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June 1988

Methylprednisolone and Multiple Sclerosis

Author Affiliations

From the Department of Medicine, University of Wales College of Medicine, Cardiff.

Arch Neurol. 1988;45(6):669-670. doi:10.1001/archneur.1988.00520300089025

The application of imaging methods in assessing disease activity in patients with multiple sclerosis (MS) is beginning to influence strategies for treatment. Meanwhile, most clinicians treat patients with severe disability symptomatically, reserving experimental therapies aimed at modifying the long-term course for those in whom disability is accumulating and leaving mild cases untreated. Although corticosteroids have an established role in the treatment of MS in relapse, it is not clear how the balance between beneficial and adverse effects can best be achieved. Enthusiasts now claim that high-dose intravenously administered methylprednisolone is more effective, less complicated, benefits a wider range of patients, and has more than just an anti-inflammatory effect on the disease process; many clinicians are now switching to this regimen as the preferred means of administering corticosteroids to patients with MS.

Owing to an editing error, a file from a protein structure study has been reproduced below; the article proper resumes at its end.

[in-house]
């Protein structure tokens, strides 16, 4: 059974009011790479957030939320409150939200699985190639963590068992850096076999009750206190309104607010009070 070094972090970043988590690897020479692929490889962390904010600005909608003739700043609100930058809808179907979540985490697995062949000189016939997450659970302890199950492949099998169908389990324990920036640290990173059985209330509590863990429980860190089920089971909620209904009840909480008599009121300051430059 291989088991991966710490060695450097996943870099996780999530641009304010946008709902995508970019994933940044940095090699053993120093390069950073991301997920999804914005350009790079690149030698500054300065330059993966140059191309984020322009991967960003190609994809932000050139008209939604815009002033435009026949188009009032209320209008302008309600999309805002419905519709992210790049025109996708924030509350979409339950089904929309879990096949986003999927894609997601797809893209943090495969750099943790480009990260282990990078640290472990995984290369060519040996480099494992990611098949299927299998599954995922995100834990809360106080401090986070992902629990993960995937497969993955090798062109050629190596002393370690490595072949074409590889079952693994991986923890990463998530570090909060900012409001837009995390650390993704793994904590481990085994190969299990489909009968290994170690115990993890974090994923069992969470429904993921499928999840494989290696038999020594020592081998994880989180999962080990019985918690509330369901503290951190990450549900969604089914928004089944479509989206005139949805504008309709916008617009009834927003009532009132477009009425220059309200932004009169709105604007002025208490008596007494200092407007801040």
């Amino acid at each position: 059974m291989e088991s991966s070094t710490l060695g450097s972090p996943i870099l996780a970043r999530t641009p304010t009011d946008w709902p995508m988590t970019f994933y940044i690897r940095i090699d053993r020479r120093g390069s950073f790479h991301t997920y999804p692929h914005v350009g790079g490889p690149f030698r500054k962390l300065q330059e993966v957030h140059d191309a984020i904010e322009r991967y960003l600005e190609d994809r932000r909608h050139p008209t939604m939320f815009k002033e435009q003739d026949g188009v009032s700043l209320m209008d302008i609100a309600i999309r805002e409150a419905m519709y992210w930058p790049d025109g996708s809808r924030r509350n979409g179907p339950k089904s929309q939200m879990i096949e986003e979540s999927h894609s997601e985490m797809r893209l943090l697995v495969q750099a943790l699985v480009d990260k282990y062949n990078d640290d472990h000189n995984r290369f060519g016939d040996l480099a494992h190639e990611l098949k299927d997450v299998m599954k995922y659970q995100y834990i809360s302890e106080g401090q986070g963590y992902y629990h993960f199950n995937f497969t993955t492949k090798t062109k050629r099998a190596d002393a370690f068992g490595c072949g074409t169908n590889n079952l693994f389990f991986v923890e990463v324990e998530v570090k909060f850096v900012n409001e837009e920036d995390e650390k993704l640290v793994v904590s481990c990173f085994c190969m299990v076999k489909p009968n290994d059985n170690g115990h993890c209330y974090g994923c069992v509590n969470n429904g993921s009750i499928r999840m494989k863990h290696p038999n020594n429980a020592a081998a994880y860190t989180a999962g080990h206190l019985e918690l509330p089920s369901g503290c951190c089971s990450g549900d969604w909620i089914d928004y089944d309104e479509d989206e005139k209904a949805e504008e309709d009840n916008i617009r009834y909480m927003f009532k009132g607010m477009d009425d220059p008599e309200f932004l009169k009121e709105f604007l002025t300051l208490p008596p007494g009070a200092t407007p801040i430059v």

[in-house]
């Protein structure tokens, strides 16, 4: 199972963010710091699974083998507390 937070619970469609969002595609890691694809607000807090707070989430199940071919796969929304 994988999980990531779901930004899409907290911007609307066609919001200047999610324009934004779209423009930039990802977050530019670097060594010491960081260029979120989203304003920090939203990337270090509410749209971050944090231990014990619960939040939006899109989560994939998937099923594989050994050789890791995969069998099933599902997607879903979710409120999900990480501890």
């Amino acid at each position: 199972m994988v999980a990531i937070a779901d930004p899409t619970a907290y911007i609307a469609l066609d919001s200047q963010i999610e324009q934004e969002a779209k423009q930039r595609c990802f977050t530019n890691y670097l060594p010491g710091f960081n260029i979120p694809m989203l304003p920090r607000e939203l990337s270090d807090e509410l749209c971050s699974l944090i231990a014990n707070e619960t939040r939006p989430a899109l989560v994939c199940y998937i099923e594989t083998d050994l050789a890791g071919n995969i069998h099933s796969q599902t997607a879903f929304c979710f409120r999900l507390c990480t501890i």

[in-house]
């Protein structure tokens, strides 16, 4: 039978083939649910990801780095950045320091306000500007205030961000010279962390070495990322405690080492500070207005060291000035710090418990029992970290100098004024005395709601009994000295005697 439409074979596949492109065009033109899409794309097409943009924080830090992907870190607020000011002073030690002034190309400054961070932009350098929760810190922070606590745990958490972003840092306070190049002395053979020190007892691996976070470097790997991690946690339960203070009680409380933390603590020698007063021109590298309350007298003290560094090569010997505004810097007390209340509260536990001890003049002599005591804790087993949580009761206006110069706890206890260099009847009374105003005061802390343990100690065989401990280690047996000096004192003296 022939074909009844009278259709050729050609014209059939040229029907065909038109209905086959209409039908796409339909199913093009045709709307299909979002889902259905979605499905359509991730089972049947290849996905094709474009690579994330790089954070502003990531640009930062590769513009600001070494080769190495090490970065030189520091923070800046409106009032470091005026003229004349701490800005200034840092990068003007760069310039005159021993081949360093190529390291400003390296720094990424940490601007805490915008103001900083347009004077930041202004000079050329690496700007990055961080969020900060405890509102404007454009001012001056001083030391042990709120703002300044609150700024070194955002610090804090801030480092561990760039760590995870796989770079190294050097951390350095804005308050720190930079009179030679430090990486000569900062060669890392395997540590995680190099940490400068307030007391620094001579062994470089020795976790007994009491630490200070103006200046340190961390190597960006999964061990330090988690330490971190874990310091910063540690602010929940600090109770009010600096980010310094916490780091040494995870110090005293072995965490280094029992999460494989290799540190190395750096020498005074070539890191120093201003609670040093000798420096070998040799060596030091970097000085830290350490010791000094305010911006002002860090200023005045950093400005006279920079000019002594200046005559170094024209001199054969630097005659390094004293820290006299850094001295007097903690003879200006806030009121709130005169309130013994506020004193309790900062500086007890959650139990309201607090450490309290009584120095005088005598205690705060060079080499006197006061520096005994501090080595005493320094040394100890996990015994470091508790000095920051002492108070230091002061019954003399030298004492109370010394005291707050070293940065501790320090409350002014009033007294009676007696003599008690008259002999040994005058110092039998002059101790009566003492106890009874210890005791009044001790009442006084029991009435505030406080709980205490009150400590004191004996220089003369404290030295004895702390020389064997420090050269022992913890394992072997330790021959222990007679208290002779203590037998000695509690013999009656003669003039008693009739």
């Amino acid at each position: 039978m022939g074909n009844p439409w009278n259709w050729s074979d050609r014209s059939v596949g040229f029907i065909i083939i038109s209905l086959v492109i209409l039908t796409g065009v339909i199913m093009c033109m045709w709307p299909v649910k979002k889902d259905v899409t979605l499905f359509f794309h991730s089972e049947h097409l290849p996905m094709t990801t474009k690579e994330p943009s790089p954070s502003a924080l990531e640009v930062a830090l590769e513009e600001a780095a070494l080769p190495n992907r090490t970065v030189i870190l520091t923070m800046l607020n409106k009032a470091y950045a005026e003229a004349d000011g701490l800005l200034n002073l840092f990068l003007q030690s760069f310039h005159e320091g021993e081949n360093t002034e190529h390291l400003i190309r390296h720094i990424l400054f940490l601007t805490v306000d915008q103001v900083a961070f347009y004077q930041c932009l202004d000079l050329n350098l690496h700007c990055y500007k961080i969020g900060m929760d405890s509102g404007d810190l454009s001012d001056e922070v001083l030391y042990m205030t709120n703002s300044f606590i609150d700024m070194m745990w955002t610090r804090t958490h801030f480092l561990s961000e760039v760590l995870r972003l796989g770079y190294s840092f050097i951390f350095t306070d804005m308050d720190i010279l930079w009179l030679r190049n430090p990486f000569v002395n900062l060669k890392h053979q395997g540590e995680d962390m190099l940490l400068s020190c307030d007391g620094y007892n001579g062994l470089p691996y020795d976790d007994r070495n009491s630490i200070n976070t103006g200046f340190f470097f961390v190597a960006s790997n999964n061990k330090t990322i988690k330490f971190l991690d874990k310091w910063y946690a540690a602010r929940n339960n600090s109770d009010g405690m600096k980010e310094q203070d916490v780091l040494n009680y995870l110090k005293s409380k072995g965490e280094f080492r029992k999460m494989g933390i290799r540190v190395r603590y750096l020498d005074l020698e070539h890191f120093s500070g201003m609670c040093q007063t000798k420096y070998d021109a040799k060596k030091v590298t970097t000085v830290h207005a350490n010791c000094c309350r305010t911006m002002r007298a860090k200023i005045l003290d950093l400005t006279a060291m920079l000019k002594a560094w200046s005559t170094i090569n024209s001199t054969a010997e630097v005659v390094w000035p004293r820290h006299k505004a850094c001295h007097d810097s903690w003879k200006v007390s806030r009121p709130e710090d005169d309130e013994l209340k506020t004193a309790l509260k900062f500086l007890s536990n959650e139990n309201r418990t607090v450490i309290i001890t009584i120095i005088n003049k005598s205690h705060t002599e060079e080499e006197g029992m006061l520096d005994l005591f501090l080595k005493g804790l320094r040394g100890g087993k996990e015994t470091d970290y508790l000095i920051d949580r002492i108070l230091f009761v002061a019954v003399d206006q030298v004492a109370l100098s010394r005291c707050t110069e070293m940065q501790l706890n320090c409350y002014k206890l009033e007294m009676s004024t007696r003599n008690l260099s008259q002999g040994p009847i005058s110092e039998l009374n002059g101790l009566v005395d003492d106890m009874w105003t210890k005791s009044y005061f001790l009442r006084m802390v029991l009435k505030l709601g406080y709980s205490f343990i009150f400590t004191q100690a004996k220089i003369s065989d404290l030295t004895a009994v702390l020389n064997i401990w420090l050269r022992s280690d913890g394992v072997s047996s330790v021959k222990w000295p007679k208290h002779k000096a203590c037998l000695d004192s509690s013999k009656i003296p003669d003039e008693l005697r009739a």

Following the initial report of clinical improvement in five of seven patients with acute demyelination,1 open comparisons showed

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